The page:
Award Date


Degree Type


Degree Name

Master of Science (MS)



First Committee Member

Clemens Heske

Number of Pages



TRistructural-ISOtropic (TRISO) fuel particles are being developed for the use in next generation nuclear power plants. They consist of a UO2 kernel coated with layers of different materials to keep the fission products inside the particle. The kernel is surrounded by a porous carbon layer, followed by a dense inner pyrolytic carbon layer, a SiC layer, and a dense outer pyrolytic carbon layer. One central question of this technology is whether the fission products "corrode" this shell of the TRISO particle during operation. To answer this question, we have investigated the interface between cesium (Cs, which is one of the metal fission products) and silicon carbide (SiC, which is the main diffusion barrier in the TRISO particle) as well as highly oriented pyrolytic graphite (HOPG; which is structurally similar to the pyrolytic carbon layers found in the TRISO shell). Corresponding samples were characterized by X-ray (XPS) and ultraviolet (UPS) photoelectron spectroscopy as well as atomic force microscopy (AFM). Since XPS and UPS are very surface-sensitive techniques, the interface formation was monitored by step-wise deposition of Cs on HOPG and SiC using an alkali metal evaporator, which was designed and built within this thesis. The detailed analysis of the XPS line intensities of both Cs on HOPG as well as on SiC suggests an island-like growth of the Cs film. This model could be corroborated for HOPG by AFM measurements clearly showing the Cs islands on the HOPG surface. In addition to the structural information, the XPS spectra give insight into the chemistry occurring at the two interfaces. We can identify an additional carbon species that can be attributed to an interfacial species, suggesting a strong chemical interaction. Significant changes were found after heating a thick Cs film on HOPG in air. Most of the Cs atoms vanished from the HOPG surface, most likely due to diffusion into the HOPG. Furthermore, the AFM pictures taken of this sample show a strongly changed surface morphology with deep craters, suggesting a strong interaction between Cs and the HOPG surface; The findings of this thesis thus shed light on the detailed chemical and electronic interactions between a potential fission product and surrogate materials for TRISO coating layers. Based on these interactions, schemes can be designed and monitored to prevent the corrosion of TRISO coatings by metal fission products during reactor operation.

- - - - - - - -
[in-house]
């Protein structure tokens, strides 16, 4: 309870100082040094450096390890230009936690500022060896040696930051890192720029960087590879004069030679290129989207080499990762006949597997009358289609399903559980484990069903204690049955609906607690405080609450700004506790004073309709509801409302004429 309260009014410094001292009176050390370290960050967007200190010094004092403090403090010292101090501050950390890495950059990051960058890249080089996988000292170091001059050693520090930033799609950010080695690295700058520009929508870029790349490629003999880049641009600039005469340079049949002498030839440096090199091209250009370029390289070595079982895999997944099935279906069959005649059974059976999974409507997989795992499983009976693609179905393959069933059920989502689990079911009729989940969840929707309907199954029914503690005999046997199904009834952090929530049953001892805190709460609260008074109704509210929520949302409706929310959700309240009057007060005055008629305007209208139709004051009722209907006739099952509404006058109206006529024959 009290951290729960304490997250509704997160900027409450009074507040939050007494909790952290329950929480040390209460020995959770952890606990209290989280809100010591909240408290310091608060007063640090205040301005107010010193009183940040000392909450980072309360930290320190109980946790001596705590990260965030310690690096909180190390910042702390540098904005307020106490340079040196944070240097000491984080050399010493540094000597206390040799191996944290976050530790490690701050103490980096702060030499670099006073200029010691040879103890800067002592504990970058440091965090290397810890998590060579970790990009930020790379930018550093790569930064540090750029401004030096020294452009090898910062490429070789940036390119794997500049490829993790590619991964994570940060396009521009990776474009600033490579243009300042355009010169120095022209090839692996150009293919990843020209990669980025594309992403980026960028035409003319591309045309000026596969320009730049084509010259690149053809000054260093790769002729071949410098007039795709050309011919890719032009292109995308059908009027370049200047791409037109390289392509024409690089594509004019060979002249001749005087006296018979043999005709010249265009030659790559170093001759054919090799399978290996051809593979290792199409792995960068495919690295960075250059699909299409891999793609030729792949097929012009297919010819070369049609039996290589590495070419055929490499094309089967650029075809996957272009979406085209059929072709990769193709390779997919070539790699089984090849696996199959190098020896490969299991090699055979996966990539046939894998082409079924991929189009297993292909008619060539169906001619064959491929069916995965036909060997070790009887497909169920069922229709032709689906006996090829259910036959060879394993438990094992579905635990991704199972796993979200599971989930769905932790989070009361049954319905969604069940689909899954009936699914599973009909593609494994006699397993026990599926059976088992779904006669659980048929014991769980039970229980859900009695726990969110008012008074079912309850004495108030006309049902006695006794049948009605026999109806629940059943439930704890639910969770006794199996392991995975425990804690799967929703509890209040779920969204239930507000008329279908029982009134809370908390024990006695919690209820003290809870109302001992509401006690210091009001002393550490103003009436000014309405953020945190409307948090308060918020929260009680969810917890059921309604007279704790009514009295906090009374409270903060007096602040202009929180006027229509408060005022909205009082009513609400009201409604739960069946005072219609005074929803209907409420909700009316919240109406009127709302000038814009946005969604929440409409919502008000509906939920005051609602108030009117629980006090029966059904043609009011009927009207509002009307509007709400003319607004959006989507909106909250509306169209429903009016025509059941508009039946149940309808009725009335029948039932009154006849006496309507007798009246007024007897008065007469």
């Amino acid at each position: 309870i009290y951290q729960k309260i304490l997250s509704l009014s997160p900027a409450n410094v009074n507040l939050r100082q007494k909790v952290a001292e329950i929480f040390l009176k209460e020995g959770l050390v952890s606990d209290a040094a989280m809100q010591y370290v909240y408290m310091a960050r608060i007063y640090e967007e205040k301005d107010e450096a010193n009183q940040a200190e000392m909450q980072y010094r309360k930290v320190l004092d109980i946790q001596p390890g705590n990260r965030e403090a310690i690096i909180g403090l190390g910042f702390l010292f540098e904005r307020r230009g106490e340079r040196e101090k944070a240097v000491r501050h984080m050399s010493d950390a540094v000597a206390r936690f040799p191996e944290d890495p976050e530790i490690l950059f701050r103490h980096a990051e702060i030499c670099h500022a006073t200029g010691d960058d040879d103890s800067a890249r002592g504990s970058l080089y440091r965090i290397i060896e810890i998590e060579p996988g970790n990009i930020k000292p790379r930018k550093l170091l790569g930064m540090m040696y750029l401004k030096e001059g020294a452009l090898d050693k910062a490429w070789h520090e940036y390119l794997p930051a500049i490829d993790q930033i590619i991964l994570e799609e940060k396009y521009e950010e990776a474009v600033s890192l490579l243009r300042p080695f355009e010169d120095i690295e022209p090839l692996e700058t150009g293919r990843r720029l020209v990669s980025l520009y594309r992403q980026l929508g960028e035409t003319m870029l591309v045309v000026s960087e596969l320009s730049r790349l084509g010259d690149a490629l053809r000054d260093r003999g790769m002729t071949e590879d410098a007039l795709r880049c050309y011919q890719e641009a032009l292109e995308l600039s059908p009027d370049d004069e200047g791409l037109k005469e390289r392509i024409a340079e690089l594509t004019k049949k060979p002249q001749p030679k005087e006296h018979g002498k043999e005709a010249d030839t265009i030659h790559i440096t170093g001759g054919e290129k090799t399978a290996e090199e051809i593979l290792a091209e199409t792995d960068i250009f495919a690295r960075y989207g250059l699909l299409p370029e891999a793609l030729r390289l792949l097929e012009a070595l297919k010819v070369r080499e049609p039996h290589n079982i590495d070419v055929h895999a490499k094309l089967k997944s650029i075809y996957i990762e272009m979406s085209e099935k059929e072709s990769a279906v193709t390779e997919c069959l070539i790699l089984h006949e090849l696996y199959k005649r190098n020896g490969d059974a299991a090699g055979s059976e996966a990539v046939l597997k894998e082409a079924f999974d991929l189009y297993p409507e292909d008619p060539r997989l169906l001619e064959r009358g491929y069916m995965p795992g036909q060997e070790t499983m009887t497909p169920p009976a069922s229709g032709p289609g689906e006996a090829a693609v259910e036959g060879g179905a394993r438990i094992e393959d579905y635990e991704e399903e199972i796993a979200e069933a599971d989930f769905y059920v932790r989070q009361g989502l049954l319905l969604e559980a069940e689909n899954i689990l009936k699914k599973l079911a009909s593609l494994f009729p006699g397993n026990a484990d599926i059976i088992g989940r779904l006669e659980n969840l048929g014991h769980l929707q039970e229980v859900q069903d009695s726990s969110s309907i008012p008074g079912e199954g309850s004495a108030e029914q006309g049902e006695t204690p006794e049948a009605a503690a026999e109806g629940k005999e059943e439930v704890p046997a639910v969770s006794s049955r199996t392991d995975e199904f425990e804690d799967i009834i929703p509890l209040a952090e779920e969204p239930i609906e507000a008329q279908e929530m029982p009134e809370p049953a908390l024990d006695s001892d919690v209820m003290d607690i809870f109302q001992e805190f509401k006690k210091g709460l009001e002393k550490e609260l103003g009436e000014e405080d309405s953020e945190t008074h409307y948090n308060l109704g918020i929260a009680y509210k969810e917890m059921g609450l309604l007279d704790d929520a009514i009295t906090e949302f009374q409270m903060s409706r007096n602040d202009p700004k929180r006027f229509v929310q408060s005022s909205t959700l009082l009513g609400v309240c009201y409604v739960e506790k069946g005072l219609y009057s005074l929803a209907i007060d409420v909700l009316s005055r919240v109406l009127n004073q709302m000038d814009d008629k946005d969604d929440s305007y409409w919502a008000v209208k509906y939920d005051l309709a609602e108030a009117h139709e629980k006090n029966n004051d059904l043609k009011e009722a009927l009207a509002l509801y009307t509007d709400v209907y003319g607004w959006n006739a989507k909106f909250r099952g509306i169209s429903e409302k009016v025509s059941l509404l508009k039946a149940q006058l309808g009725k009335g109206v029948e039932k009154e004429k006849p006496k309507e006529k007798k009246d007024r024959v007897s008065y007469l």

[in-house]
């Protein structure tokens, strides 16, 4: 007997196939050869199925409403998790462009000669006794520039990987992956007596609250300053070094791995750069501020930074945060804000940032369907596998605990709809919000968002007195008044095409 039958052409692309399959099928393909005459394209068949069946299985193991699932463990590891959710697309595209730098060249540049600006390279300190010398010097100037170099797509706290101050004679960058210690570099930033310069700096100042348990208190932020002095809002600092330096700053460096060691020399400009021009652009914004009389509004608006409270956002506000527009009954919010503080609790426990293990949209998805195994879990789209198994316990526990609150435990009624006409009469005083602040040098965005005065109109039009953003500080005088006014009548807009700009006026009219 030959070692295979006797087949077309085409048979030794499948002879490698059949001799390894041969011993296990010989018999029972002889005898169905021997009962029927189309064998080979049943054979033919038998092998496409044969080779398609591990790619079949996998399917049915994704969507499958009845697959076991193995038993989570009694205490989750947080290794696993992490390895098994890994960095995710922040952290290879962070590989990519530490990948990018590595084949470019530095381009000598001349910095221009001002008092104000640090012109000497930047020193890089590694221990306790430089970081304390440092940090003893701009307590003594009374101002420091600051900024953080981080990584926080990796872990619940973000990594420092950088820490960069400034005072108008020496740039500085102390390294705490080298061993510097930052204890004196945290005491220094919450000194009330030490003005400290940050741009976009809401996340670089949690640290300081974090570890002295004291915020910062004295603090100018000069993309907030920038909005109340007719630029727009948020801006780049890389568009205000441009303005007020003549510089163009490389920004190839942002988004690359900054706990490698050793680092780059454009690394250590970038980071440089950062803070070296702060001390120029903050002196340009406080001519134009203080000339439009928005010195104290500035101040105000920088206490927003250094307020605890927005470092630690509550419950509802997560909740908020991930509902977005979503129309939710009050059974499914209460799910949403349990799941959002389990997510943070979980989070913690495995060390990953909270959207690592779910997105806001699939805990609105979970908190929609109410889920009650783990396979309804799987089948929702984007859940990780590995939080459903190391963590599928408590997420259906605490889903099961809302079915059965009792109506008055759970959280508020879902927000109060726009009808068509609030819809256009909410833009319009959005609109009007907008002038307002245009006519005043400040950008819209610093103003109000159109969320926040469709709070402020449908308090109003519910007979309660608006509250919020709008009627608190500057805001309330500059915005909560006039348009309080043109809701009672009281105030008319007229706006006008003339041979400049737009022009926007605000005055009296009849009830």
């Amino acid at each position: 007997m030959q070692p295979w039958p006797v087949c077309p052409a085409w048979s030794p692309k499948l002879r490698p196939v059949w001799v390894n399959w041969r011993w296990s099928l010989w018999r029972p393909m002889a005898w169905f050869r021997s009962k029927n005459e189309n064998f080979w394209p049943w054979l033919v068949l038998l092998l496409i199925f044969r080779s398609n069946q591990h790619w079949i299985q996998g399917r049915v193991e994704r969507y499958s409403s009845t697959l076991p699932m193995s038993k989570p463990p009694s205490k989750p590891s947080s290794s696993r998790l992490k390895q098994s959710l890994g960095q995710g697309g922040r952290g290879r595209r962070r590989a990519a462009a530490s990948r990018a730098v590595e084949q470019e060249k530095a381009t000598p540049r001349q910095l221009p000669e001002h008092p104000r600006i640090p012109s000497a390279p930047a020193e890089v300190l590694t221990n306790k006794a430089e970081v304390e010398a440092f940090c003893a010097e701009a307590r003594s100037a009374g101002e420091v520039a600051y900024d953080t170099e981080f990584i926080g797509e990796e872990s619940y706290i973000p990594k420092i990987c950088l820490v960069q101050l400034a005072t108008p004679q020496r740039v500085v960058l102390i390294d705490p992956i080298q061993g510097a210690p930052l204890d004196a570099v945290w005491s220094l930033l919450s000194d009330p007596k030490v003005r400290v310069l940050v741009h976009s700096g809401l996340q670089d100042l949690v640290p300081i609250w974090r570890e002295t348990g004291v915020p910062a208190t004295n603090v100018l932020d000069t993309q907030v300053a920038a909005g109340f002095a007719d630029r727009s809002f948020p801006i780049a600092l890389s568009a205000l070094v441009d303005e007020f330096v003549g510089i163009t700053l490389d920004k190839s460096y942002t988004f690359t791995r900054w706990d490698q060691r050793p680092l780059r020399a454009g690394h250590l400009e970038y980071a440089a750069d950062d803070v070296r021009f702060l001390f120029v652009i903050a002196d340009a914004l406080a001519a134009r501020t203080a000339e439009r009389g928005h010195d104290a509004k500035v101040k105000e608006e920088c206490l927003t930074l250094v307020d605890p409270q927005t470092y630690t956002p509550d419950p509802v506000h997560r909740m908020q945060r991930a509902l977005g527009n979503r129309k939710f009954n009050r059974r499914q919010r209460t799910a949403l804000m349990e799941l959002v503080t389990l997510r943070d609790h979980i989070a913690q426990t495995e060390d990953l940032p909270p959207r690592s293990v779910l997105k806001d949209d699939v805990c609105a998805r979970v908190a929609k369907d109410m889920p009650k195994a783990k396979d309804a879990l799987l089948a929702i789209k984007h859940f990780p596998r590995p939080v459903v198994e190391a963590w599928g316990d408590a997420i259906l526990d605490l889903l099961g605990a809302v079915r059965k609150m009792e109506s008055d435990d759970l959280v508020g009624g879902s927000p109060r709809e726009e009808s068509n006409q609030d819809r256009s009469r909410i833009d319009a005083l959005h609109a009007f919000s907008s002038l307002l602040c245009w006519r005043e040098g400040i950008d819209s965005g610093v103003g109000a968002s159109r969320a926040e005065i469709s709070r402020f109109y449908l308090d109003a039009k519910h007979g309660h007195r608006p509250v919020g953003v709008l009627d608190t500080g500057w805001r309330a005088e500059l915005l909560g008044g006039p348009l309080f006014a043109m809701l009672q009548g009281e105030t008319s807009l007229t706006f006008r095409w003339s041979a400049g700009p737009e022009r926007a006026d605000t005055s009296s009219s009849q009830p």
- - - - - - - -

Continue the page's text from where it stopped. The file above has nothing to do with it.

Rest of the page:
Atomic; Carbide; Cesium; Force; Hopg; Interface; Microscopy; Photoelectron; Silicon; Spectroscopy; Study; Surface

Controlled Subject

Materials science; Nuclear chemistry

File Format


File Size

1157.12 KB

Degree Grantor

University of Nevada, Las Vegas




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